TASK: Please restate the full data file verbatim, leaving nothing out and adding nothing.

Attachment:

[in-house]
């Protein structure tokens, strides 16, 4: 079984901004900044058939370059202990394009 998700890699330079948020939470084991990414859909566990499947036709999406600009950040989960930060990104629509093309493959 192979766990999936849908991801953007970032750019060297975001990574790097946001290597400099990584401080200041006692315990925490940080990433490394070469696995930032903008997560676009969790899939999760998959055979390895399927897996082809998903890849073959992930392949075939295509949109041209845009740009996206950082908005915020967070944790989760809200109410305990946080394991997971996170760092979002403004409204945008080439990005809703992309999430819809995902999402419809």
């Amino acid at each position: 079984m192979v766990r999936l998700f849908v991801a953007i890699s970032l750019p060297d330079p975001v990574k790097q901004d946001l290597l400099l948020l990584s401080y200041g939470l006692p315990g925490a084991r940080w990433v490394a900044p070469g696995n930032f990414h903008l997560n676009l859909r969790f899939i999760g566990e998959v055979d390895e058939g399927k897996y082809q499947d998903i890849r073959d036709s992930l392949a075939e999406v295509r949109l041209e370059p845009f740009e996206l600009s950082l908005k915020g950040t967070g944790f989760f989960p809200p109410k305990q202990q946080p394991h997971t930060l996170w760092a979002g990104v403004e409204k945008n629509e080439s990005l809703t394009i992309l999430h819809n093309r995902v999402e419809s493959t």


[in-house]
């Protein structure tokens, strides 16, 4: 079984901004900044058939370059202990394009 998700890699330079948020939470084991990414859909566990499947036709999406600009950040989960930060990104629509093309493959 192979766990999936849908991801953007970032750019060297975001990574790097946001290597400099990584401080200041006692315990925490940080990433490394070469696995930032903008997560676009969790899939999760998959055979390895399927897996082809998903890849073959992930392949075939295509949109041209845009740009996206950082908005915020967070944790989760809200109410305990946080394991997971996170760092979002403004409204945008080439990005809703992309999430819809995902999402419809």
């Amino acid at each position: 079984m192979v766990r999936l998700f849908v991801a953007i890699s970032l750019p060297d330079p975001v990574k790097q901004d946001l290597l400099l948020l990584s401080y200041g939470l006692p315990g925490a084991r940080w990433v490394a900044p070469g696995n930032f990414h903008l997560n676009l859909r969790f899939i999760g566990e998959v055979d390895e058939g399927k897996y082809q499947d998903i890849r073959d036709s992930l392949a075939e999406v295509r949109l041209e370059p845009f740009e996206l600009s950082l908005k915020g950040t967070g944790f989760f989960p809200p109410k305990q202990q946080p394991h997971t930060l996170w760092a979002g990104v403004e409204k945008n629509e080439s990005l809703t394009i992309l999430h819809n093309r995902v999402e419809s493959t």